‘Little Rock 9’ Civil Rights Icon Attended Inauguration
LA Watts Times, Feature, Andre Briscoe Posted: Jan 27, 2009
When Barack Obama was sworn in as the 44th president of the United States on January 20, Americans might have concluded that the nation had finally overcome its racist past.
But for retired psychology professor Dr. Terrence Roberts, 67, one of nine black teenagers who integrated Arkansas’ Little Rock Central High School in 1957, the ceremony was another cleared hurdle in the continuing battle for equal rights.
Obama’s election validates what the “Little Rock Nine” tried to accomplish, said Roberts, a former co-chair of the Master’s in Psychology program at Antioch University in Los Angeles who has been invited to attend the inaugural ceremony for the first black president in U.S. history.
“It adds substance to what we tried to do,” Roberts said. “When you look at this country’s history, and you look at the opposition to integration, and then you look at what has happened with Obama’s election, it is quite apparent that the old system is crumbling.
“In retrospect, what we did fits in that pattern. We were able to chip away a bit at the old system — weaken it if you will — to the point now where it’s crumbling faster than ever.”
If anyone understands the harm segregation causes, it is Roberts. In the fall of 1957, at age 15, he and the eight other black teenagers who would come to be known as the “Little Rock Nine” braved insults, taunts and threats of violence from white students and adults who opposed the integration of Central High.
Three years before the “Little Rock Nine” summoned the courage to walk through the doors of Central High, the United States Supreme Court ruled in Brown v. Board of Education that segregation in public schools was unconstitutional. The ruling forced all schools to desegregate, and the Little Rock School District was one of the first in the South to comply.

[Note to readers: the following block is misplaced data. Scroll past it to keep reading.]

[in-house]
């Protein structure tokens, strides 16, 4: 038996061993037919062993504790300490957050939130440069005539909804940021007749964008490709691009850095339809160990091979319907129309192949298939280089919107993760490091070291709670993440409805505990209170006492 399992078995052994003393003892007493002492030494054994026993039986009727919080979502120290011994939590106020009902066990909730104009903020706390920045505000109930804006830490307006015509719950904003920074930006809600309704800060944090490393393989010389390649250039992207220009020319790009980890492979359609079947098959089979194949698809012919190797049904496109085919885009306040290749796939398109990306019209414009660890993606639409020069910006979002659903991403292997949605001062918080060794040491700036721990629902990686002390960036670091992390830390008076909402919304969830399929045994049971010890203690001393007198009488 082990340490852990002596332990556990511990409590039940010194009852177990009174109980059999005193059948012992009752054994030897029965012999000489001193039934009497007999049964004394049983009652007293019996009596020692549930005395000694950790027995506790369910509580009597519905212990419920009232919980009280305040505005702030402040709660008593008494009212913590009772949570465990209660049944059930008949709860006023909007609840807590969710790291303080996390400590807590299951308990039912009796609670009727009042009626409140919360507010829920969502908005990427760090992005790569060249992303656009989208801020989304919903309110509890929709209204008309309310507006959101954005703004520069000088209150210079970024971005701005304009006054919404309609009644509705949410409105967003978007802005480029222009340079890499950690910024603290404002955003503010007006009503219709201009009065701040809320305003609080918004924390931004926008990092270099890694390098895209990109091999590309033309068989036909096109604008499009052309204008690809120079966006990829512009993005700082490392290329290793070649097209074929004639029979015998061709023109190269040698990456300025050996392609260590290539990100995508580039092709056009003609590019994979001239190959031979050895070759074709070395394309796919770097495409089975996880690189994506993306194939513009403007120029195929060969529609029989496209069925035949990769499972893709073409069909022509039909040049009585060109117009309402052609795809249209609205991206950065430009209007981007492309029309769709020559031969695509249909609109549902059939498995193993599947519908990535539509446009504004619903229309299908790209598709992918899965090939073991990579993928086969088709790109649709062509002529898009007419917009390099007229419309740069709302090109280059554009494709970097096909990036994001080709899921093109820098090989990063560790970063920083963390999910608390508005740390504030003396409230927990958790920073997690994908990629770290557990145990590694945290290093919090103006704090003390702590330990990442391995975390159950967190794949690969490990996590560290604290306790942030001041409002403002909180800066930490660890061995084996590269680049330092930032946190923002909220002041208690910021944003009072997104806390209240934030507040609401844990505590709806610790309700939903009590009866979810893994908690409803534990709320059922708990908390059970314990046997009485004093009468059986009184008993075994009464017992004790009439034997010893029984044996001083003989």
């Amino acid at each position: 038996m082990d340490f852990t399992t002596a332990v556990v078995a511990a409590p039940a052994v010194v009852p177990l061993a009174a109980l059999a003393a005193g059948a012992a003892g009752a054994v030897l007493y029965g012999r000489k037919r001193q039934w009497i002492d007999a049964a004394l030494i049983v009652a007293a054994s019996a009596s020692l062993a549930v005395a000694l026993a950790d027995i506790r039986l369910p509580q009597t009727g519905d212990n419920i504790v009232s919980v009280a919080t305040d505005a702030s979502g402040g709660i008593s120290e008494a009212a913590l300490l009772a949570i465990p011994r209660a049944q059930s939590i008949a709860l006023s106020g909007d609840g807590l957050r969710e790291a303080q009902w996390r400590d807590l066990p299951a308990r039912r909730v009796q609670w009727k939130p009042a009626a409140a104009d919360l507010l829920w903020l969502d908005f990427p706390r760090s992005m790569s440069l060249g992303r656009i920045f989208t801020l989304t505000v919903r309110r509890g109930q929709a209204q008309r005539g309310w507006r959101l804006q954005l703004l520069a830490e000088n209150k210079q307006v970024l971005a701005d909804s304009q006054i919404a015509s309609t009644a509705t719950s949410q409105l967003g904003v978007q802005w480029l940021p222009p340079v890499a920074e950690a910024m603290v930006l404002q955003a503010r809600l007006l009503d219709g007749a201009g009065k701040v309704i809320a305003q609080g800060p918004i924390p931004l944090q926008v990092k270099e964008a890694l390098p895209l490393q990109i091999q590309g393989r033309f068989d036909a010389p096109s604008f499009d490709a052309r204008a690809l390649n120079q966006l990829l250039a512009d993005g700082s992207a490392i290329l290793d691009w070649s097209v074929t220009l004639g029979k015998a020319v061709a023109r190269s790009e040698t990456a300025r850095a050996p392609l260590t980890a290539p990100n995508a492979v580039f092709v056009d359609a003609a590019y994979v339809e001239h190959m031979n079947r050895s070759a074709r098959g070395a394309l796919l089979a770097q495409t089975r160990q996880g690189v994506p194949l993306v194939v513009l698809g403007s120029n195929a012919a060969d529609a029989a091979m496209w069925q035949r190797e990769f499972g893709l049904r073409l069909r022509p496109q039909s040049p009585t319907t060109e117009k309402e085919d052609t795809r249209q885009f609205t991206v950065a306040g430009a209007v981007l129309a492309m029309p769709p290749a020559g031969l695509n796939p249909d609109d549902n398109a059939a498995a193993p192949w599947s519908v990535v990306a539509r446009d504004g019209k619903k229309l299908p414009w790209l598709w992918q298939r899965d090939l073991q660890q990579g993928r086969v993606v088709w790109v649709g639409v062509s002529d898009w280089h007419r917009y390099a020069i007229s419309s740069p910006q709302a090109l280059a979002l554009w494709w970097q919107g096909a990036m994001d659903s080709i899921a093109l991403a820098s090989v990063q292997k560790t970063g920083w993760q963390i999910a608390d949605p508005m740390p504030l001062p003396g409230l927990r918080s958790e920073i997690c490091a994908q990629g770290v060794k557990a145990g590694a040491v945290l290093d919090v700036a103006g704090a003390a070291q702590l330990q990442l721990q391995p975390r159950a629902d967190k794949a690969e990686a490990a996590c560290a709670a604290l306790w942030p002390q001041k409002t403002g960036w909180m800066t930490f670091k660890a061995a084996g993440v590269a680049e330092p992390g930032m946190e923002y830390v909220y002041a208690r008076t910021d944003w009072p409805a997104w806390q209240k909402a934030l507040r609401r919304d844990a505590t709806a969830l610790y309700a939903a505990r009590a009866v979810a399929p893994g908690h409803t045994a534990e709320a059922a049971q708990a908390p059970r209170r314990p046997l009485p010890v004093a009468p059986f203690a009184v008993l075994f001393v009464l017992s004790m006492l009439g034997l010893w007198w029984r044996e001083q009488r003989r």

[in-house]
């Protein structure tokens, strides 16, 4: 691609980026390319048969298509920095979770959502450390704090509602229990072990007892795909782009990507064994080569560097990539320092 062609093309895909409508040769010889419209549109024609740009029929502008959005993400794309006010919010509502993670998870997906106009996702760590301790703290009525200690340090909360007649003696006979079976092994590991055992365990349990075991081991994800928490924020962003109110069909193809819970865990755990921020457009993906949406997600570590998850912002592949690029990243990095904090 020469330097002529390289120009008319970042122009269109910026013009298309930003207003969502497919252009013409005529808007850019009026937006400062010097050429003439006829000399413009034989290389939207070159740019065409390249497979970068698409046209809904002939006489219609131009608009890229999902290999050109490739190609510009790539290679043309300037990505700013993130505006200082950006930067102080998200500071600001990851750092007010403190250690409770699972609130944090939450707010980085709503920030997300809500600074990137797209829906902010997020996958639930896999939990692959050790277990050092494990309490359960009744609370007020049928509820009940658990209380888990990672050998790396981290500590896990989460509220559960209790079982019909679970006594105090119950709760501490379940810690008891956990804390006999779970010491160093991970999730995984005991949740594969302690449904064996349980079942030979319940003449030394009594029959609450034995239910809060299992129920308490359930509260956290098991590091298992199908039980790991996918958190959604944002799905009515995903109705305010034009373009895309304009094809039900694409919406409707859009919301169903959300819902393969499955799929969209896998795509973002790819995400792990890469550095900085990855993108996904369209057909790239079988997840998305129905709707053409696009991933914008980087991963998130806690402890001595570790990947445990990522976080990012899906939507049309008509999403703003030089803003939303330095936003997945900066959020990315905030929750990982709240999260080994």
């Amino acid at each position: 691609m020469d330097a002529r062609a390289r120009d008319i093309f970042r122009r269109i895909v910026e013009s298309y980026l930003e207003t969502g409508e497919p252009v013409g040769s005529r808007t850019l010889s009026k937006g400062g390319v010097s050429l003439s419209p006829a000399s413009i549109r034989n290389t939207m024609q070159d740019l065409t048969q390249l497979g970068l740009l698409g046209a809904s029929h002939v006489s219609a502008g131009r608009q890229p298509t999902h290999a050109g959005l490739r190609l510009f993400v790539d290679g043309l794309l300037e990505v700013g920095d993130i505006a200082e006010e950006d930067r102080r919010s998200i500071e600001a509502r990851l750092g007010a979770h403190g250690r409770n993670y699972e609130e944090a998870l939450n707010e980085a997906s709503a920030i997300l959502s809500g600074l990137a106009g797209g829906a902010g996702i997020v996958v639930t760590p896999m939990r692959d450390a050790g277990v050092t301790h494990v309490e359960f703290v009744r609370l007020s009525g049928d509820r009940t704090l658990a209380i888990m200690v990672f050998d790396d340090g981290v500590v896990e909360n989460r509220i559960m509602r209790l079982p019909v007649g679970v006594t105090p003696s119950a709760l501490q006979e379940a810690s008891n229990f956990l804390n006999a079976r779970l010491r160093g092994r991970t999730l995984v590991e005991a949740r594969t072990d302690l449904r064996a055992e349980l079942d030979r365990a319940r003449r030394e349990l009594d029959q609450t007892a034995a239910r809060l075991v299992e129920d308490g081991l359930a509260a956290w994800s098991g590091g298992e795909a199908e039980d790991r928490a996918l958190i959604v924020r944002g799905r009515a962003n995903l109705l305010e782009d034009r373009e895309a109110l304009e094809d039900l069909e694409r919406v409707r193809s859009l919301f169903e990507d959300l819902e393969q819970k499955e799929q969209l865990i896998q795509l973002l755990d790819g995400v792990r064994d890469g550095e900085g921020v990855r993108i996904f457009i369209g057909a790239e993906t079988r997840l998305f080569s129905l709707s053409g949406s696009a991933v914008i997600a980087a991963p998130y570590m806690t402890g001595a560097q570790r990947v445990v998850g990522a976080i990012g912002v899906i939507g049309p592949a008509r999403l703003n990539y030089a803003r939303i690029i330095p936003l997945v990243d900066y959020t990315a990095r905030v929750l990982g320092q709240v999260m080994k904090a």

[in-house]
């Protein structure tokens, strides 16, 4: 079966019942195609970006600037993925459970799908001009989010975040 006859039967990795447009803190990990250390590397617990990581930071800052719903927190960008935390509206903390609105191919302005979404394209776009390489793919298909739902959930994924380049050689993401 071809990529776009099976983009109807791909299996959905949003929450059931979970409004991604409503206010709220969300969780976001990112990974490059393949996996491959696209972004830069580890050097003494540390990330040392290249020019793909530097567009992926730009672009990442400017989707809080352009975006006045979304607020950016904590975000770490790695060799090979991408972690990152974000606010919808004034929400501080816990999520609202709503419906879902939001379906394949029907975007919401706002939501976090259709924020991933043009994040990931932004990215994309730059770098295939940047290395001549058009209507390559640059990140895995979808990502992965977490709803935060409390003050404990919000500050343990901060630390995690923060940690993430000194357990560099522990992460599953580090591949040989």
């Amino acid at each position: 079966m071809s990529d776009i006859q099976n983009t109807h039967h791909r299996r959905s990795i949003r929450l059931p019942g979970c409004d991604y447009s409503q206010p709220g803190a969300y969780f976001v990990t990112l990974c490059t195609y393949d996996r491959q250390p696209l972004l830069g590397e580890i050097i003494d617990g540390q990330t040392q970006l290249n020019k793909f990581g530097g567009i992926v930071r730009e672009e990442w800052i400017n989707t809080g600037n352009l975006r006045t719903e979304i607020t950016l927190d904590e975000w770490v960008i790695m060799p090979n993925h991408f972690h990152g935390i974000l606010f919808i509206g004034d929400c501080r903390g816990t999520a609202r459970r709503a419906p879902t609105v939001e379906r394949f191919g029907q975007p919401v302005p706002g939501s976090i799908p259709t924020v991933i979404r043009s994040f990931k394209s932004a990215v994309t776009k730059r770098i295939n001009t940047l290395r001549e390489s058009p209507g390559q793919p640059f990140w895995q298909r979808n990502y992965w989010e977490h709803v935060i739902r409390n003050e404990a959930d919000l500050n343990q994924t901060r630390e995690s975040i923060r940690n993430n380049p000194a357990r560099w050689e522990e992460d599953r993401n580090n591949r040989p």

Roberts, along with Carlotta Walls; Melba Patillo; Gloria Ray; Jefferson Thomas; Ernest Green; Thelma Mothershed; Elizabeth Eckford; and Minnijean Brown volunteered. All were chosen because they had done well in school up to that point, Roberts said.
But on the first day of classes at Central High, the nine were turned away by the National Guard, who, on the order of then-Arkansas Gov. Orval Faubus, blocked the school’s entrance. Faubus had come under pressure from anti-integration whites in Little Rock to stop the black students from enrolling.
Weeks later, President Dwight D. Eisenhower ordered federal troops to the city to protect the group. The following year, Faubus closed all the public high schools in the city to stop further integration efforts.
By then, Roberts and his family had moved to Los Angeles, where he graduated from Los Angeles High School. He went on to earn degrees in sociology, social welfare and a Ph.D. in psychology. Schools in Little Rock reopened in 1959.
Over the years, Roberts has lectured high school and college students at seminars, and has been interviewed extensively about what it was like during the turbulent year he spent in high school. He uses his experiences as a platform to teach the importance of education and how to best improve relationships among people of color.